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David Michod’s Animal Kingdom is not an easy film to watch. To start with, it takes around half an hour to get used to the thick Aussie accent and, more importantly, to the savage rules that reign over the Animal Kingdom in which the characters (and the film itself) live. However, if you manage to watch until the end you will enjoy one of the most satisfying film experiences coming from the land down under in years. Read the rest of this entry »

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Emma Stone gets A for stAr

Her name is Emma Stone and after watching the Easy A trailer I predict she’s gonna be a star. So far this throaty redhead had played some supporting roles in films like Superbad, Zombieland or Ghost of Girlfriends Past, but Easy A looks like the perfect star-making vehicle for an up-and-coming actress like her. Read the rest of this entry »

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I am, I have to confess, a huge television fan. I like good drama shows like The Sopranos, Mad Men or Six Feet Under, old-fashioned sitcoms like The Golden Girls or Frasier, sophisticated comedies like The Office or trashy, camp soaps like Dynasty or Melrose Place. Last year I was the happiest man on earth when they announced the release on dvd of the original Peyton Place series from the sixties, starring among many others Dorothy Malone, Lee Grant and the very young Mia Farrow and Ryan O’Neal. And yet, it recently dawned on me that, apart from the Emmy Predictions, I had never posted an entry about television in Imitation of Life.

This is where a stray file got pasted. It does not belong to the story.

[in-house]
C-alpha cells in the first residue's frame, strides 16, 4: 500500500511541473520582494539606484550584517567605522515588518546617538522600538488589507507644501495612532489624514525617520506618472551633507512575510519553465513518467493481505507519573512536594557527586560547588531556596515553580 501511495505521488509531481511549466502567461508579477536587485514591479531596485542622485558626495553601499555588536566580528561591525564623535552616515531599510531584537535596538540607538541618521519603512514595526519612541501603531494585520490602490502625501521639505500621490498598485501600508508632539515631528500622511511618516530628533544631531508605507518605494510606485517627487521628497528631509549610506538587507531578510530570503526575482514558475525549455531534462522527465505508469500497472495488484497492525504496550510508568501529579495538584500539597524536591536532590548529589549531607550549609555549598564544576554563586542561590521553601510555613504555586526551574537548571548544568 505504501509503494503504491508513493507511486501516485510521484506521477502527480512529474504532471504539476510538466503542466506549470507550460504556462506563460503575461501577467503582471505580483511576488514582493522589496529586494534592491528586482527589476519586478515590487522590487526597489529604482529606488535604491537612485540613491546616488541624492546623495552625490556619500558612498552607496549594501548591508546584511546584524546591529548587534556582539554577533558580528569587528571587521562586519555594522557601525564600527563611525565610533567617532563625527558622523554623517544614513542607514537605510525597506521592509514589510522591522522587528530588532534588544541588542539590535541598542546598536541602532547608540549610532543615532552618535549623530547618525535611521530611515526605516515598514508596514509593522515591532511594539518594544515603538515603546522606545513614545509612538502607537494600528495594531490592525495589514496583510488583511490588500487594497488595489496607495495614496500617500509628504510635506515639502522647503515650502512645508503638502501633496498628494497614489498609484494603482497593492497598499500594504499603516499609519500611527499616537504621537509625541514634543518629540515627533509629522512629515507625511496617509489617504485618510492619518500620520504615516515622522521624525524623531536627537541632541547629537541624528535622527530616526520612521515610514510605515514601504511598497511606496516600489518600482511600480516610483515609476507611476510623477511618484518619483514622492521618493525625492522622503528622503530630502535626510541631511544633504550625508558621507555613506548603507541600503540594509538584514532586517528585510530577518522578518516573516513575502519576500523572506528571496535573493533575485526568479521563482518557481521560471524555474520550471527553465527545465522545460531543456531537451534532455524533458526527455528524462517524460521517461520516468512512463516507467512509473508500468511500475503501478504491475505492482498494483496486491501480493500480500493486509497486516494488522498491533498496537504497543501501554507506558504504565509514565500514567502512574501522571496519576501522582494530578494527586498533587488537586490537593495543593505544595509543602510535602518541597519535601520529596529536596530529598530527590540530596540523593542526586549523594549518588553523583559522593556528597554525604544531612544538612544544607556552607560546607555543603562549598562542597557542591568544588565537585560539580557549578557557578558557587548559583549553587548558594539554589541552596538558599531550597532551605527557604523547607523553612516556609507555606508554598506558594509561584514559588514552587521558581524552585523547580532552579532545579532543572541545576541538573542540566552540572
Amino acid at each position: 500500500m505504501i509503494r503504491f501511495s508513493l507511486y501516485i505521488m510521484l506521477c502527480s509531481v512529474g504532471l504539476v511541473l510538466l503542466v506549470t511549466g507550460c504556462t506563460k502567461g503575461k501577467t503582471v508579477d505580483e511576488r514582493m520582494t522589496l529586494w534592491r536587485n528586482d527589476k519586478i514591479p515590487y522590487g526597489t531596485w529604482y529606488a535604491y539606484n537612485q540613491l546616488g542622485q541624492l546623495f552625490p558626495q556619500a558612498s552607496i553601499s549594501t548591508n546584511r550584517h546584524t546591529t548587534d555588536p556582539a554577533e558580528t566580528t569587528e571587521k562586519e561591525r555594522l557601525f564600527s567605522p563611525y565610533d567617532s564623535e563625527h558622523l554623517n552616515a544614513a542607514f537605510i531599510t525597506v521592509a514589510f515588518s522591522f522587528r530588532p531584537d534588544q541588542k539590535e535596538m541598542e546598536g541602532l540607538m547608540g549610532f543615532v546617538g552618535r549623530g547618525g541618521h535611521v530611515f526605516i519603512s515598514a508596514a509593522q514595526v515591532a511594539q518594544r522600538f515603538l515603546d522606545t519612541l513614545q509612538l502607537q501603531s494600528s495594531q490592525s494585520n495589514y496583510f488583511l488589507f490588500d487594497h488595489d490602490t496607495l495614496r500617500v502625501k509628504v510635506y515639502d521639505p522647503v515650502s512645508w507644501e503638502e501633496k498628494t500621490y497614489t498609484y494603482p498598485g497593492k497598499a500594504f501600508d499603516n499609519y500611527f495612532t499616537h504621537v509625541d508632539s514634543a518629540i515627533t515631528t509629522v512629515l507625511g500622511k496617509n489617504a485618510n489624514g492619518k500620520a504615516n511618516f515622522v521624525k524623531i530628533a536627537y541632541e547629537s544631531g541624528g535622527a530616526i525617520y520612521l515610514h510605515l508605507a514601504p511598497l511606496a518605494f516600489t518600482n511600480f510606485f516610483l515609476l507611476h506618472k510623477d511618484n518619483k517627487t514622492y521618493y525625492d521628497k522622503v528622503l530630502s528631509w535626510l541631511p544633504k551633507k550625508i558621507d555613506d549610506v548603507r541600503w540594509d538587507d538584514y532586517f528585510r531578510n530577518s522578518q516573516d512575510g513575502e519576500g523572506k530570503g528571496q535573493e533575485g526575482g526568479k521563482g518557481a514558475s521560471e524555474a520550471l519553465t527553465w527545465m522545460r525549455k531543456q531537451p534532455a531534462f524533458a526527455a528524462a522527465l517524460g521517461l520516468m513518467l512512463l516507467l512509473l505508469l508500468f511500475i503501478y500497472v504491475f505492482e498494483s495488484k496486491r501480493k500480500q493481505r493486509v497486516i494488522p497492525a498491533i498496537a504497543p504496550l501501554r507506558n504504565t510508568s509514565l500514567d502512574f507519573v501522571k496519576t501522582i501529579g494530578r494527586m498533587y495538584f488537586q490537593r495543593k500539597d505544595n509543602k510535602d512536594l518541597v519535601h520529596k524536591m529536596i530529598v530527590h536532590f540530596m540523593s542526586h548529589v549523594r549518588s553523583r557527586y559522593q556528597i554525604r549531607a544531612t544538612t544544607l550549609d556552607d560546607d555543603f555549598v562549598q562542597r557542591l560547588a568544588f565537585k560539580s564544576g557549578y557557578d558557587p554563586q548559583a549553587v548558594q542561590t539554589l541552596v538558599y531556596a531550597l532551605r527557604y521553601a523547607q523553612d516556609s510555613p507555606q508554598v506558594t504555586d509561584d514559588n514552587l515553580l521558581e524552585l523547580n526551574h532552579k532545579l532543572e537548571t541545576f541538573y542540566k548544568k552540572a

So I thought a good way to make up for that big omission in the blog was to write an entry about my favourite television series moments of all time. Here are my  ten picks.

(SPOILER ALERT: This entry contains HUGE SPOILERS of THE SOPRANOS and  SIX FEET UNDER and a scene from Twin Peaks’ pilot episode. Don’t read further if you haven’t seen the series yet. It also contains gags (no spoilers) from Ellen, The Office and Will&Grace, plus (presumably) irrelevant scenes from The Colbys, Dallas, V and Melrose Place.) Read the rest of this entry »

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The King’s Speech received this weekend the Cadillac People Choice’s Award at the Toronto Film Festival, where the film had its world premiere.